Feds: Electronic health records privacy will require metadata scheme

For the first time, the government is propounding a conceptual framework for securing electronic health records.

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Both as employers and operators of healthcare networks, Federal agencies are part of the nation's multiyear rollout of electronic health records (EHRs) under the HITECH Act. To be sure, securing and ensuring the privacy of EHRs over a vast health IT network that crosses numerous organizational boundaries is still a work in progress. But, for the first time, the government is propounding a conceptual framework for securing EHRs.

A recent report on health IT and electronic health records privacy (.pdf) by the President's Council of Advisors on Science and Technology concluded that the best way to manage and store electronic health data is to break them down into the smallest individual pieces that make sense to exchange and aggregate, accompanying each unit with a mandatory metadata tag that describes the attributes, provenance and required security and privacy protections of the data. The metadata are inseparable from the data and are inviolable, protected by a digital signature.

According to the council, a key advantage of the tagged data element approach is that it allows a more sophisticated privacy model—one in which privacy rules, policies and applicable data preferences are innately bound to each separate tagged data element and are enforced both by technology and the law. The report also addressed another crucial aspect of security—determining and authenticating the identity of those who access the system.

The sheer complexity of the health information arena is probably one of the biggest challenges.

Kevin Stine,
information security specialist, NIST

The council recommended two-factor authentication—a combination of physical credentials, such as smartcards or biometrics, and a password--in the design of a health IT security system. It also advised agencies to incorporate an audit mechanism to record and track the actions taken by principals in the system along with the information used to authorize those actions.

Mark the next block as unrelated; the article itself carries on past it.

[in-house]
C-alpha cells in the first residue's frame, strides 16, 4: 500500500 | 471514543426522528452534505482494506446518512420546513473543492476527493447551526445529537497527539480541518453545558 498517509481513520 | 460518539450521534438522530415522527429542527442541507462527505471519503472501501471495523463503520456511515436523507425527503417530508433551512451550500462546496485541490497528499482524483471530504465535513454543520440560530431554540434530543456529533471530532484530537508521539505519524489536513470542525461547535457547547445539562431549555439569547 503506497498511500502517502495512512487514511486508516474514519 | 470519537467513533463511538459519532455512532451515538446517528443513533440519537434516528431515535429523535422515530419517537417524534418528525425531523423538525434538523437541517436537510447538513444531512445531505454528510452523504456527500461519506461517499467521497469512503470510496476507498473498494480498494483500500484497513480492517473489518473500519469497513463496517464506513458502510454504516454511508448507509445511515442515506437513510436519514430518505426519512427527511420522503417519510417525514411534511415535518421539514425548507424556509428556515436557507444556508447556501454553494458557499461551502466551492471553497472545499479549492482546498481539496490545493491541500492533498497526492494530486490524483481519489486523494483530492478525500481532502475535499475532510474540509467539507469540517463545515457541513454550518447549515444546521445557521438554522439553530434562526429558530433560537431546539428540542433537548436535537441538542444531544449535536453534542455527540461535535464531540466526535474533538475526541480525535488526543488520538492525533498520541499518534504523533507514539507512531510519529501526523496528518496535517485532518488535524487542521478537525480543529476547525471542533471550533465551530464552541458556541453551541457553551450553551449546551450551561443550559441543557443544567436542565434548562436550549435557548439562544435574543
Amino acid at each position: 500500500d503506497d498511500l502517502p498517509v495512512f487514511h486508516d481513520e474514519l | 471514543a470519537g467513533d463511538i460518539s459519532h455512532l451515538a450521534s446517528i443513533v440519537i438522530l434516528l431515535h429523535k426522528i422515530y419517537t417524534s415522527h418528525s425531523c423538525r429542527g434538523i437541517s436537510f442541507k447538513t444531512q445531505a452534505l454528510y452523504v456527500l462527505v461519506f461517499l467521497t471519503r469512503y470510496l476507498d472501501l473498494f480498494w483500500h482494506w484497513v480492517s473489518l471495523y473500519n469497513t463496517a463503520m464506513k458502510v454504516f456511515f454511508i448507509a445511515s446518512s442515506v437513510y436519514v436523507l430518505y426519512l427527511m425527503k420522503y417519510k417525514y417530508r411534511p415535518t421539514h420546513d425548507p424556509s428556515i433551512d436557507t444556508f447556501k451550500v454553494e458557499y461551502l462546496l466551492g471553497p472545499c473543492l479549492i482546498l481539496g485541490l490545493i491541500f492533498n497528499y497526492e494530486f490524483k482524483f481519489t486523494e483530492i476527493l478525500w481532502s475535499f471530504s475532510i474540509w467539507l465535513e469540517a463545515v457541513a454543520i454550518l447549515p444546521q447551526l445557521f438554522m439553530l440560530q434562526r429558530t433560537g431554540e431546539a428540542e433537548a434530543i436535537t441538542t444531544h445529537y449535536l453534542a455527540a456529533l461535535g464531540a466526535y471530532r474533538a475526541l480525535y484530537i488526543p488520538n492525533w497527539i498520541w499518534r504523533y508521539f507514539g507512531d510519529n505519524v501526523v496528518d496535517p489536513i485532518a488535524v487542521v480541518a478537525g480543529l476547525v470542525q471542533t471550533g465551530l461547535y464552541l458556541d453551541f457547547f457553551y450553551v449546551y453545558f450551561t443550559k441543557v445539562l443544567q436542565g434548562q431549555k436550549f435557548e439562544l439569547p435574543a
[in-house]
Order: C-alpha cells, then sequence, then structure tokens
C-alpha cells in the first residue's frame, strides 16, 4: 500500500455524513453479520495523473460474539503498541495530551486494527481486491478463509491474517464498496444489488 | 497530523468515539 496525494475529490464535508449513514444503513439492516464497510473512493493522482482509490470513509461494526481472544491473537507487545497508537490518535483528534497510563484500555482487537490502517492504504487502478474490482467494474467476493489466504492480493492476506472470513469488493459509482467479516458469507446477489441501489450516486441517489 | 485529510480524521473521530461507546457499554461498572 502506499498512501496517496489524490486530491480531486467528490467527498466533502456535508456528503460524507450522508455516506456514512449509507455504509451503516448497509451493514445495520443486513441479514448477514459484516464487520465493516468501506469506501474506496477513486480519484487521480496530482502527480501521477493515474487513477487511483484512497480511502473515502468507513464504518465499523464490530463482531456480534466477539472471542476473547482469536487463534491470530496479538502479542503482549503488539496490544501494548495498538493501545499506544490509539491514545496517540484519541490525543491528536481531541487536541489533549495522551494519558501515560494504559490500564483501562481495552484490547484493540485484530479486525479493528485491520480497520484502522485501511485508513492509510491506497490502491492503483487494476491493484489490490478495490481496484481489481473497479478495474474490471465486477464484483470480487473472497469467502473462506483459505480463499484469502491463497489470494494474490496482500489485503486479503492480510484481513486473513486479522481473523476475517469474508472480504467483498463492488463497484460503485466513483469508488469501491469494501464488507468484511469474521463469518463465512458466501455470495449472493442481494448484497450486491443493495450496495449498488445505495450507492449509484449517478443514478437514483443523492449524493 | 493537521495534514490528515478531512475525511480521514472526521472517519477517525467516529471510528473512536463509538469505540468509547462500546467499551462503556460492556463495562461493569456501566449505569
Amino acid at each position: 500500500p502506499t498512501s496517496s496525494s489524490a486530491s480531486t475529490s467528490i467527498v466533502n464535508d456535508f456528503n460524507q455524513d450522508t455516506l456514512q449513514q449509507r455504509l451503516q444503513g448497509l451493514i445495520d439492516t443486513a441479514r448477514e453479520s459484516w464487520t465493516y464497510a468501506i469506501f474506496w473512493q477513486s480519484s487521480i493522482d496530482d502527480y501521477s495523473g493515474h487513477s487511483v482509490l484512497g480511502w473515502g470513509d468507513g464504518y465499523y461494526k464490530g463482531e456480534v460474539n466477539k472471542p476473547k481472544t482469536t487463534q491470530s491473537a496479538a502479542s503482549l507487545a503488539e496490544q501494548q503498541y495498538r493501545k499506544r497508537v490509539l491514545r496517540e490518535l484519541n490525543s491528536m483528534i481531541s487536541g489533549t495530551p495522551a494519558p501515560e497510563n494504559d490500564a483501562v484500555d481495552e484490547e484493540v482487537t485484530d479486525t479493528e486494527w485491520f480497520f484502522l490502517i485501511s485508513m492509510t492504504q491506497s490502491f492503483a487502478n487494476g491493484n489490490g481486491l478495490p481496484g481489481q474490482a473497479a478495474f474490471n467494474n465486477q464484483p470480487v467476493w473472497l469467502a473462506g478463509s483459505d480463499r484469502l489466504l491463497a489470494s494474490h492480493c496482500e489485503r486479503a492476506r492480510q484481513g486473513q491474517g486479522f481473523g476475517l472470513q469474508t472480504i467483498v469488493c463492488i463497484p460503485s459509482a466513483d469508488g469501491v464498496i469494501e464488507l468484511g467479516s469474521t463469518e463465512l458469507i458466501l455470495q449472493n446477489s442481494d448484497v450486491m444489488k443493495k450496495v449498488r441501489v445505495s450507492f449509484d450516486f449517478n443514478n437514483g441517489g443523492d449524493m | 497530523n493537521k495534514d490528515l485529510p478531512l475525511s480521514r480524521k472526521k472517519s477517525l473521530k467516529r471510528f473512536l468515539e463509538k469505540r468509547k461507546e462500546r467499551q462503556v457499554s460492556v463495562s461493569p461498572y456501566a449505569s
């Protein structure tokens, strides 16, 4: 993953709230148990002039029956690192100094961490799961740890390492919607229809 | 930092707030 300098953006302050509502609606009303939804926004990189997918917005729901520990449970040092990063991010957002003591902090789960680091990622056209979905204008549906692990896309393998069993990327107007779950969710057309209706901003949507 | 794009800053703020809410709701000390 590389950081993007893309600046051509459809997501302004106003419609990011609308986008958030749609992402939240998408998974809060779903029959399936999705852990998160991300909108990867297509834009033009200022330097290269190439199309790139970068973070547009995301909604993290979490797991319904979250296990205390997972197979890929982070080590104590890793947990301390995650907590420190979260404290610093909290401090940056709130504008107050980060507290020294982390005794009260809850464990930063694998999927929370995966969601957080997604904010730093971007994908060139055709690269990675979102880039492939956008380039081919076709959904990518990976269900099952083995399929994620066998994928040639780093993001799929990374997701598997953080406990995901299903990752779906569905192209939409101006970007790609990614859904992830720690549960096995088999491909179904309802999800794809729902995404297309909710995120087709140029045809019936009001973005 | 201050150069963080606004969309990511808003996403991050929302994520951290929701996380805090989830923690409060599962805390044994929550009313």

Overall, "a well-designed combination of encryption, authentication [and] authorization…can yield a health IT infrastructure that is secure and where all principals are auditable," the report said.

The pieces of a national health IT system are "starting to come together," according to Amy King, vice president for health IT programs at Northrop Grumman Corp., a key contractor for the Health and Human Services Department's Office of the National Coordinator for Health Information Technology (ONC), which is leading the effort to roll out a national health IT system. But, she says, the process of developing an overall security strategy has been haphazard.

"You have a lot of things converging but really I think it's still fuzzy how all this can work securely," said King.

Northrop Grumman has developed a prototype for the National Health Information Network under a contract with the ONC. Among other government health IT programs, the company also is supporting the development of electronic health records systems at the Defense Department.

Federal agencies must collaborate

Implementing a comprehensive approach to protecting EHRs as they are exchanged among multiple agencies and healthcare providers--ranging from large federal agencies and state and local government offices to insurance companies and rural doctors' clinics--won't be easy.

"The sheer complexity of the health information arena is probably one of the biggest challenges," said Kevin Stine, an information security specialist in the National Institute of Standards and Technology's IT laboratory, which has developed a set of test tools for EHRs. "You've got various state laws, federal laws and all kinds of roles in this. You've got all different types of providers and organizations."

At the 25 federal agencies whose missions touch the healthcare system, managers should work together to develop ideas and strategies to ensure the security of EHRs, King said.

"What's important first of all is that [managers] talk to each other and look for opportunities to collaborate," she said. King also suggested that managers:

  • Partner and brainstorm with industry around private-sector best practices in securing critical information. "Vendors and systems integrators have experience in terms of what works so you don't have to reinvent the wheel," she said. "You can start from a well-documented position and then build from there."
  • Leverage security strategies and lessons learned from DOD and other federal agencies, such as the Veterans Administration, that have been ahead of the game in health IT. "There are programs that have been in place, there are lessons learned, there are case studies, and there is analysis on return on investment," she said.

About the author:
Richard W. Walker is a freelance writer based in the Washington, D.C., area who has been covering issues and trends in government technology for more than 10 years.

This was first published in February 2011

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